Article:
The Niagara Region still carries a physical memory of the War of 1812. Between the forts that still stand and the monuments that have arisen to mark the fallen and the exceptional persons of the time, various corners of southern Ontario continue to mark this point of history.
Brock's Monument Tower
Brock’s Monument is a tall stone tower built to mark the life and death of Major General Sir Issac Brock, the British army officer often marked as the ‘Hero of Upper Canada’ (then the moniker for present-day Ontario).
A quick recap on Brock himself: he was a commanding officer who was noted for his effective management of troops in both Lower Canada (now southern Quebec) and Upper Canada, quelling mutinies and working to keep the peace in the British Army regiments. When war broke out between Canada and the United States in 1812, Brock responded quickly and his capture of Detroit is one of the war’s defining moments. Brock would be shot and killed in late 1812 during the Battle of Queenstown Heights.
Brock's Monument Terrorist & Weather Damage
The monument itself has had a history almost as dramatic. The original monument was erected in 1824, over the graves of Brock and his lieutenant. This edifice would be severely damaged in an explosion set by supporters of the Mackenzie Rebellion around 1840. It would take nearly twenty years for a new monument to replace the old, the current 56-metre tower completed in 1856.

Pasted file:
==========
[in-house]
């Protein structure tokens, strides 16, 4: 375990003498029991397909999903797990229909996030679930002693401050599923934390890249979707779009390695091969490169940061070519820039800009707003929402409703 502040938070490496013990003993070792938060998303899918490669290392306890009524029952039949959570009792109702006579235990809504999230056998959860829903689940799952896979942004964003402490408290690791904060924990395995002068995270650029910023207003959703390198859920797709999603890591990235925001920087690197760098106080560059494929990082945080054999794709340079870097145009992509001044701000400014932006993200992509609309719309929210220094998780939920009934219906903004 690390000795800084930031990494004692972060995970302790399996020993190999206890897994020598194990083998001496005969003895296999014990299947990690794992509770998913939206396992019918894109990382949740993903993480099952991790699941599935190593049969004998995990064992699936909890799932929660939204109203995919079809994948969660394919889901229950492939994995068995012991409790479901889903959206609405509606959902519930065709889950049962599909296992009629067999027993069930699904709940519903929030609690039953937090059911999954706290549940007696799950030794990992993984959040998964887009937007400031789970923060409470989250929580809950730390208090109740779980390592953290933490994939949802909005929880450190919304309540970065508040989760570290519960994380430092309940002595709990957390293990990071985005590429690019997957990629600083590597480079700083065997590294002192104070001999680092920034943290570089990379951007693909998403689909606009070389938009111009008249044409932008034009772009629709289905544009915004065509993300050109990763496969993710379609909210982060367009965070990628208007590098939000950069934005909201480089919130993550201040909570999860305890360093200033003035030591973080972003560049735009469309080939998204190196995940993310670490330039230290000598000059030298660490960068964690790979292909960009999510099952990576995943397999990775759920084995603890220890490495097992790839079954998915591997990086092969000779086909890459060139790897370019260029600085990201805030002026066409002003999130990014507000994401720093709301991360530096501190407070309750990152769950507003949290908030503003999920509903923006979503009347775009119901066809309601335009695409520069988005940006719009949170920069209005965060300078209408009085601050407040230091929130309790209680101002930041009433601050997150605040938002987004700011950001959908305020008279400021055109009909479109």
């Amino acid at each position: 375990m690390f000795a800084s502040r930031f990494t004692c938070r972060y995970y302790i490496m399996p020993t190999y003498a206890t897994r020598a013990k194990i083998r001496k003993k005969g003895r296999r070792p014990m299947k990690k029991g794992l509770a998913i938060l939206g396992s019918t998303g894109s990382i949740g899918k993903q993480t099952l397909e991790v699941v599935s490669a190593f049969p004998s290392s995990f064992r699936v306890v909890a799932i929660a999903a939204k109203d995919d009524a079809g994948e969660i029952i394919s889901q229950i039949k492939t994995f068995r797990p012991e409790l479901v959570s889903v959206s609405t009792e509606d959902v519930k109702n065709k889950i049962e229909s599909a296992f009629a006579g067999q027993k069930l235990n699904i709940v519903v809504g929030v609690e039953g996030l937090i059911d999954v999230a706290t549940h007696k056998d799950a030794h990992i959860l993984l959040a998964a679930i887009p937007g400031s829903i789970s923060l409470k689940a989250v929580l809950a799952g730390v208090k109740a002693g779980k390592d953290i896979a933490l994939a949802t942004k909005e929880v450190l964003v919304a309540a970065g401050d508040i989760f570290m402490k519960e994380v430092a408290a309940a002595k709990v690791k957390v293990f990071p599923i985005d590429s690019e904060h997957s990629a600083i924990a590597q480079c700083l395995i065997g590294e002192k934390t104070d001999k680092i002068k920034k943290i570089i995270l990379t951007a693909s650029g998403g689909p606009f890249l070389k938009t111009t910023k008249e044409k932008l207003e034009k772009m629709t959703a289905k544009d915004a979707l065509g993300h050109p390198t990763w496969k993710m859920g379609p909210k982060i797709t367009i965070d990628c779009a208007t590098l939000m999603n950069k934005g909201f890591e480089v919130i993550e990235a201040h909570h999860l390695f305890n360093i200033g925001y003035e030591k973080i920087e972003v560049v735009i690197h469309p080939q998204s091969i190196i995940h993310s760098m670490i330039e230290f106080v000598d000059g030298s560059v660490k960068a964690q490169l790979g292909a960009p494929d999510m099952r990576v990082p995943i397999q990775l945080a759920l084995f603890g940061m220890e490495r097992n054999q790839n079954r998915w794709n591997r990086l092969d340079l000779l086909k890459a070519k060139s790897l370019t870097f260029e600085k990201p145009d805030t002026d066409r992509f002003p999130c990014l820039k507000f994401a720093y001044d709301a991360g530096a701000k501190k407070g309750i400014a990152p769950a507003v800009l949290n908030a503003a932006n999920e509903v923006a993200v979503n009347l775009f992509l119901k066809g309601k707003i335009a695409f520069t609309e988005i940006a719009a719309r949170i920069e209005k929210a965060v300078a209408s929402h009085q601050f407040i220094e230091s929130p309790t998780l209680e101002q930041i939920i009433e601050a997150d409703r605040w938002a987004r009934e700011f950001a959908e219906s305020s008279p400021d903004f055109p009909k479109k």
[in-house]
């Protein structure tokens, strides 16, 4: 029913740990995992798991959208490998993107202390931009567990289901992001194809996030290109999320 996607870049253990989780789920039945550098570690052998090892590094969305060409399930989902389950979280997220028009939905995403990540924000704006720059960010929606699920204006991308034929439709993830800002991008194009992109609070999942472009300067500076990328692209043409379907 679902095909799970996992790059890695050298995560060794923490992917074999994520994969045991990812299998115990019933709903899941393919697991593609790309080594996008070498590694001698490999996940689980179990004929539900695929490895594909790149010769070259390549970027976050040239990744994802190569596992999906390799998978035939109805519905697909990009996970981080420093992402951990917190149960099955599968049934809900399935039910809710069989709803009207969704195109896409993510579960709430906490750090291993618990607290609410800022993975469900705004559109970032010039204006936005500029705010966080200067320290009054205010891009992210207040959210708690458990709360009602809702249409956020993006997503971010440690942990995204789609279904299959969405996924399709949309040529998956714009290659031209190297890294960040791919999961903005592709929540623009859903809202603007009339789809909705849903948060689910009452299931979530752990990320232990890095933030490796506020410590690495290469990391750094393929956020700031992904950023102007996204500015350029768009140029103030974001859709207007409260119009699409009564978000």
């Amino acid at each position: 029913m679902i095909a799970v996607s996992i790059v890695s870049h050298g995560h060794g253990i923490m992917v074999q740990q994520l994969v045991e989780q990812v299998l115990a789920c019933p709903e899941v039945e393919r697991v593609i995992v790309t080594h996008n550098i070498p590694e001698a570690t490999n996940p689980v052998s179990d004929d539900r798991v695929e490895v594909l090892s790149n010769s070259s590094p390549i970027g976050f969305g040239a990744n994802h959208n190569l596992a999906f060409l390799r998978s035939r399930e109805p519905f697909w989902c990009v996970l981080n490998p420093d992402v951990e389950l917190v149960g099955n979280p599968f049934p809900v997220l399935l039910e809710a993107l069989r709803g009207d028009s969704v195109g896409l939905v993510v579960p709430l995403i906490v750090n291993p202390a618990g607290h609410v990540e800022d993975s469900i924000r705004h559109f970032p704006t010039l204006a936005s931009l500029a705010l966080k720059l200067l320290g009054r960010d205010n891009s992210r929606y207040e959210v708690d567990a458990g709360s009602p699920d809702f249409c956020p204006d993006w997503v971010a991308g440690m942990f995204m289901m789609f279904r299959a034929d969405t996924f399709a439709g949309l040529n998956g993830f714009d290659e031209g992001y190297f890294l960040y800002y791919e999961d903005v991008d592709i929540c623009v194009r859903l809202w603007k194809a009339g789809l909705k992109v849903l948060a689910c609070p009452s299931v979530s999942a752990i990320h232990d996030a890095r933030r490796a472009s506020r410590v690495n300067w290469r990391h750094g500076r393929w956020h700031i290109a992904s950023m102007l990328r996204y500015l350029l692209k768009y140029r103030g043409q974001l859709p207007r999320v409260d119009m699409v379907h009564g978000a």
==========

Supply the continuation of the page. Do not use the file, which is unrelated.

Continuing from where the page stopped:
Even this new tower hasn’t escaped damage over its 150-year lifespan. Famously, in 1929 the statue of Brock on the top of the tower lost its arm during a heavy storm. Some of the fragments that fell from the tower are still kept on display. Major refurbishment in recent years means the tower is currently in the best condition in decades.
Located in Queenston Heights Park
The monument currently stands within Queenston Heights Park, overlooking the Niagara Parkway. The crypt containing the remains of Brock and his aide de camp still lies underneath the tower’s limestone walls. Historical walking trails and detailed plaques turn the visit into an educational experience. But however much visitors might be interested in the War of 1812 and Brock’s contribution to Canada’s history, the monument itself still serves as a masterful example of 19th century architecture and an impressive sight to see.
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